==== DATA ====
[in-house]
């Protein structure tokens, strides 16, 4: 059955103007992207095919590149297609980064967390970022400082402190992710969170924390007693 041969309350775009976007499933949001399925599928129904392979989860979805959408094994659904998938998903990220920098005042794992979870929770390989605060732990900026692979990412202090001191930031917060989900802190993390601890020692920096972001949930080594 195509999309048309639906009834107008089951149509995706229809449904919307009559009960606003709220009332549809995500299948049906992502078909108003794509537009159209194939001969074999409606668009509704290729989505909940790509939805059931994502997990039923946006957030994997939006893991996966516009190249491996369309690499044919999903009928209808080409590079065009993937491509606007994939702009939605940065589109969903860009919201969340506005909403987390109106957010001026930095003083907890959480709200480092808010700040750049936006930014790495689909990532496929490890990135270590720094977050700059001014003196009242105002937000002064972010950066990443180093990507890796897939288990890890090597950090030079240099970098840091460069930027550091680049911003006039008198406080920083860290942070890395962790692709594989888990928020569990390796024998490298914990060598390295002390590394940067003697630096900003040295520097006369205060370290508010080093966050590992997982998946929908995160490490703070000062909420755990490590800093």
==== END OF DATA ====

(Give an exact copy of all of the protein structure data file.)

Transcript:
[in-house]
């Protein structure tokens, strides 16, 4: 059955103007992207095919590149297609980064967390970022400082402190992710969170924390007693 041969309350775009976007499933949001399925599928129904392979989860979805959408094994659904998938998903990220920098005042794992979870929770390989605060732990900026692979990412202090001191930031917060989900802190993390601890020692920096972001949930080594 195509999309048309639906009834107008089951149509995706229809449904919307009559009960606003709220009332549809995500299948049906992502078909108003794509537009159209194939001969074999409606668009509704290729989505909940790509939805059931994502997990039923946006957030994997939006893991996966516009190249491996369309690499044919999903009928209808080409590079065009993937491509606007994939702009939605940065589109969903860009919201969340506005909403987390109106957010001026930095003083907890959480709200480092808010700040750049936006930014790495689909990532496929490890990135270590720094977050700059001014003196009242105002937000002064972010950066990443180093990507890796897939288990890890090597950090030079240099970098840091460069930027550091680049911003006039008198406080920083860290942070890395962790692709594989888990928020569990390796024998490298914990060598390295002390590394940067003697630096900003040295520097006369205060370290508010080093966050590992997982998946929908995160490490703070000062909420755990490590800093």